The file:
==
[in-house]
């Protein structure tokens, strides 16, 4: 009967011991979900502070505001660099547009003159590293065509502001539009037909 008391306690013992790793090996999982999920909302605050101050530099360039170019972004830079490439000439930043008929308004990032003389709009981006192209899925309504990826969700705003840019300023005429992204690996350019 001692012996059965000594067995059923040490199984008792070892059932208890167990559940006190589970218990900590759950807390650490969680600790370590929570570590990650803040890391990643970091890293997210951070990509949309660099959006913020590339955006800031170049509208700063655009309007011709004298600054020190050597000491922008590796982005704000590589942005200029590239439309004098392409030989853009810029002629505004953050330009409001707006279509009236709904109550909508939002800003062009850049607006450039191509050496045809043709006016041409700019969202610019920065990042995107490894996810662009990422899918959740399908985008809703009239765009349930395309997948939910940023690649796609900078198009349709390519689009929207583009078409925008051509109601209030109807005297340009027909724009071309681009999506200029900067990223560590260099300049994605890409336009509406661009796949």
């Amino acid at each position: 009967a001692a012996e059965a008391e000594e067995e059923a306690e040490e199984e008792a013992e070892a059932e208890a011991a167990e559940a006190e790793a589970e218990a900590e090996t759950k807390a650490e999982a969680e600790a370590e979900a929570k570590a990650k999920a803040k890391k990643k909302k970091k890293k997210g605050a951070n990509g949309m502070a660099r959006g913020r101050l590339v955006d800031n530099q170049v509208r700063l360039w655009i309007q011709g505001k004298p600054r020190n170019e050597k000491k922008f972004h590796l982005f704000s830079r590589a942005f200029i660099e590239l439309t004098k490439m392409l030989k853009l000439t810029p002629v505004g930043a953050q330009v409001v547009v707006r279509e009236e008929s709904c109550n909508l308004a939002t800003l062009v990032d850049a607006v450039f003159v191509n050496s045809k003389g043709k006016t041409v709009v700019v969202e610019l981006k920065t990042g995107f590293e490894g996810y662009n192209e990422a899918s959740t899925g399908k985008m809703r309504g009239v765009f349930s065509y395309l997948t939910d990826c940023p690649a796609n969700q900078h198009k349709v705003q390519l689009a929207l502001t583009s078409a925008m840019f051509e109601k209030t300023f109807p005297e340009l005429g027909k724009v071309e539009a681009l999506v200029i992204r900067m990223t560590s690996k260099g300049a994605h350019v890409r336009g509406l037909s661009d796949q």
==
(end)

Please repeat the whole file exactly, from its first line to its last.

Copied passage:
[in-house]
């Protein structure tokens, strides 16, 4: 009967011991979900502070505001660099547009003159590293065509502001539009037909 008391306690013992790793090996999982999920909302605050101050530099360039170019972004830079490439000439930043008929308004990032003389709009981006192209899925309504990826969700705003840019300023005429992204690996350019 001692012996059965000594067995059923040490199984008792070892059932208890167990559940006190589970218990900590759950807390650490969680600790370590929570570590990650803040890391990643970091890293997210951070990509949309660099959006913020590339955006800031170049509208700063655009309007011709004298600054020190050597000491922008590796982005704000590589942005200029590239439309004098392409030989853009810029002629505004953050330009409001707006279509009236709904109550909508939002800003062009850049607006450039191509050496045809043709006016041409700019969202610019920065990042995107490894996810662009990422899918959740399908985008809703009239765009349930395309997948939910940023690649796609900078198009349709390519689009929207583009078409925008051509109601209030109807005297340009027909724009071309681009999506200029900067990223560590260099300049994605890409336009509406661009796949």
């Amino acid at each position: 009967a001692a012996e059965a008391e000594e067995e059923a306690e040490e199984e008792a013992e070892a059932e208890a011991a167990e559940a006190e790793a589970e218990a900590e090996t759950k807390a650490e999982a969680e600790a370590e979900a929570k570590a990650k999920a803040k890391k990643k909302k970091k890293k997210g605050a951070n990509g949309m502070a660099r959006g913020r101050l590339v955006d800031n530099q170049v509208r700063l360039w655009i309007q011709g505001k004298p600054r020190n170019e050597k000491k922008f972004h590796l982005f704000s830079r590589a942005f200029i660099e590239l439309t004098k490439m392409l030989k853009l000439t810029p002629v505004g930043a953050q330009v409001v547009v707006r279509e009236e008929s709904c109550n909508l308004a939002t800003l062009v990032d850049a607006v450039f003159v191509n050496s045809k003389g043709k006016t041409v709009v700019v969202e610019l981006k920065t990042g995107f590293e490894g996810y662009n192209e990422a899918s959740t899925g399908k985008m809703r309504g009239v765009f349930s065509y395309l997948t939910d990826c940023p690649a796609n969700q900078h198009k349709v705003q390519l689009a929207l502001t583009s078409a925008m840019f051509e109601k209030t300023f109807p005297e340009l005429g027909k724009v071309e539009a681009l999506v200029i992204r900067m990223t560590s690996k260099g300049a994605h350019v890409r336009g509406l037909s661009d796949q």